Tourists can now enjoy local culture and traditions in Daw Ta Ma Kyi village in Dimawso township and Htat Kho village in Hpruso township in Kayah.
“These areas have good potential to draw tourists, but visitors were not allowed to go there because of security concerns,” said U Nay Moe Aung, head of 9Generation Force Tours in Kayah State. “Now tourists can visit these communities anytime they wish.’’
The Ministry of Home Affairs lifted the restrictions in Kayah to help the state’s campaign to attract more visitors.
Kayah is the smallest state in Myanmar, yet the most diverse, with 10 native ethnic groups in addition to the other ethnic groups from other parts of the country that reside there. Among its inhabitants are the Padaung ethnic group, known for their “long-necked” women who wear coils around their necks.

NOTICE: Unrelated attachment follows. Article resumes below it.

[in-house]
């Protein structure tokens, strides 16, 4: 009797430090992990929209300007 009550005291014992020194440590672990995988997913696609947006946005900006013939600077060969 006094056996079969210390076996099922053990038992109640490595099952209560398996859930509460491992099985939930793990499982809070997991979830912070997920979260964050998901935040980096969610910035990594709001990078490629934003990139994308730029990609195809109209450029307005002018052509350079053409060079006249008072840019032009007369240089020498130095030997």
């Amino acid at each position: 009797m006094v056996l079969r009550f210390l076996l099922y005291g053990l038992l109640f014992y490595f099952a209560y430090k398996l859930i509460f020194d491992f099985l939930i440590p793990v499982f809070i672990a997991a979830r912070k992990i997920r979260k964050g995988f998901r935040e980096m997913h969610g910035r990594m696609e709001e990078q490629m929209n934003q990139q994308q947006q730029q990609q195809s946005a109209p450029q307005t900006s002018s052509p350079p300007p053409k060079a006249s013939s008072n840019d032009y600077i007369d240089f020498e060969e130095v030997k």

The group lives deep in the hills and mountains, over a day and a half travel by bus from Yangon or the ancient city of Mandalay.
According to Loikaw’s Department of Hotels and Tourism, the Home Affairs Ministry reopened seven villages in Dimawso, Hpasawng, Bawlakhe and Me-se townships this month to entice more visitors but only for day trips.
Loikaw is Kayah’s only township where the government allows foreign visitors to stay overnight.
Kayah is also seeking permission to open the border crossing between Me-se and Khun Yuam in Mae Hong Son province of Thailand.
The authorities lifted restrictions in Hpasawng, Bawlekhe and Me-se to take advantage of their border crossings for tourism development.
According to the department, 73,175 local tourists and 10,200 foreigners visited Kayah in 2018.TOP IMAGE: Taung Gwe Pagoda in Kayah State’s Loikaw is regarded as sacred by Buddhists around the country. The Myanmar Times